More than 30 million adults in the United States have osteoarthritis, the most common form of arthritis. Women are more likely than men to develop the disease. Osteoarthritis causes breakdown of the tissue that cushions where bones meet to form a joint. This breakdown allows the bones to rub together, causing pain and swelling. One cause of tissue breakdown is mechanical stress from excess weight on the knees or other joints. Another is the uptick of inflammation-related substances, such as interleukin-6 (IL-6), in people with osteoarthritis.
Several years ago, a team of investigators led by Dr. Stephen P. Messier of Wake Forest University found that 10% weight loss can improve the symptoms of osteoarthritis in obese and overweight older adults. In their randomized controlled clinical trial conducted from 2006 to 2011, weight loss from diet and exercise reduced pain and inflammation and helped adults walk faster and function better. This and other studies provided additional evidence for NIH’s 1998 guidelines recommending 10% weight loss to improve the symptoms of a number of obesity-related conditions, including osteoarthritis.
For their new study, the researchers analyzed the results to determine whether losing 20% or more weight through diet and exercise further reduced symptoms of knee osteoarthritis. The work was funded by NIH’s National Institute of Arthritis and Musculoskeletal and Skin Diseases (NIAMS) and National Institute on Aging (NIA). Results were published online in Arthritis Care & Research on June 18, 2018.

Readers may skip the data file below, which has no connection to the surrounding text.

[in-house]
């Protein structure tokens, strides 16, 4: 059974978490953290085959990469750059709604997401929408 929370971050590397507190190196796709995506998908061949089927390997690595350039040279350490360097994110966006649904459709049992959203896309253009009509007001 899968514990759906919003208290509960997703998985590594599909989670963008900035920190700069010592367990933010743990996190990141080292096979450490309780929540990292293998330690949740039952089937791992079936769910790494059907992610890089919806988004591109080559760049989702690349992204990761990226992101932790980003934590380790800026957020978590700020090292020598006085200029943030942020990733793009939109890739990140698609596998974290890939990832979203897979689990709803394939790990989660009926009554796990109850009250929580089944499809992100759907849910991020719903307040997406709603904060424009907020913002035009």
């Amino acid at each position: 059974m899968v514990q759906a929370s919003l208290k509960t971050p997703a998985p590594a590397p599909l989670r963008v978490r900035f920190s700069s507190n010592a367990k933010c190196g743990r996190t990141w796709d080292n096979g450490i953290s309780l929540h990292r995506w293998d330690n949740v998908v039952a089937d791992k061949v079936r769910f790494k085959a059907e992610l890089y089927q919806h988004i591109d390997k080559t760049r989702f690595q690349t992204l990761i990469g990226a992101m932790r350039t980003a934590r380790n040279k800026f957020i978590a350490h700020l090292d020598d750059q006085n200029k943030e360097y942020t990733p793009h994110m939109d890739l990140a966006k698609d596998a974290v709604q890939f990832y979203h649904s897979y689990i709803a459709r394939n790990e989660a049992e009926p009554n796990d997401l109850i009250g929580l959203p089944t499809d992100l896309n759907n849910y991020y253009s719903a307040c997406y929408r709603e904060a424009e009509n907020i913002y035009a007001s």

The research team analyzed data collected from 240 overweight and obese older adults with painful osteoarthritis of the knee. All were at least 55 years old and had a sedentary lifestyle. Most were white (85%) and female (72%). During the 18-month diet and exercise study, 74 lost less than 5%, 59 lost 5% to 9.9%, 76 lost 10% to 19.9%%, and 31 lost 20% or more of their body weight.
People who lost 20% or more of their body weight had significantly less inflammation (lower IL-6 levels in blood samples) than people who lost less than 5%. The 20% or more group also reported less pain and could walk farther in a 6-minute test than those who lost less than 5%. Differences in pain and function between the 20% or more group and the 10% to 19.9% were promising as well. However, the overall sample size was too small to say that these effects were not due to chance. Research with a larger sample is needed.
The researchers noted that for those with weight loss of 10% or greater, bone mineral density dropped. But it did not drop to a clinically important threshold.
“Substantially greater weight loss, achieved safely, has the added benefit of improved quality of life, and clinically important reductions in pain and improvement in function,” Messier says. “The importance of our study is that a weight loss of 20% or greater—double the previous standard—results in better clinical outcomes and is achievable without surgical or pharmacologic intervention.”
The investigators are now working to recruit more than 800 people in North Carolina for a study of osteoarthritis, diet, and exercise (NCT02577549).
—by Geri Piazza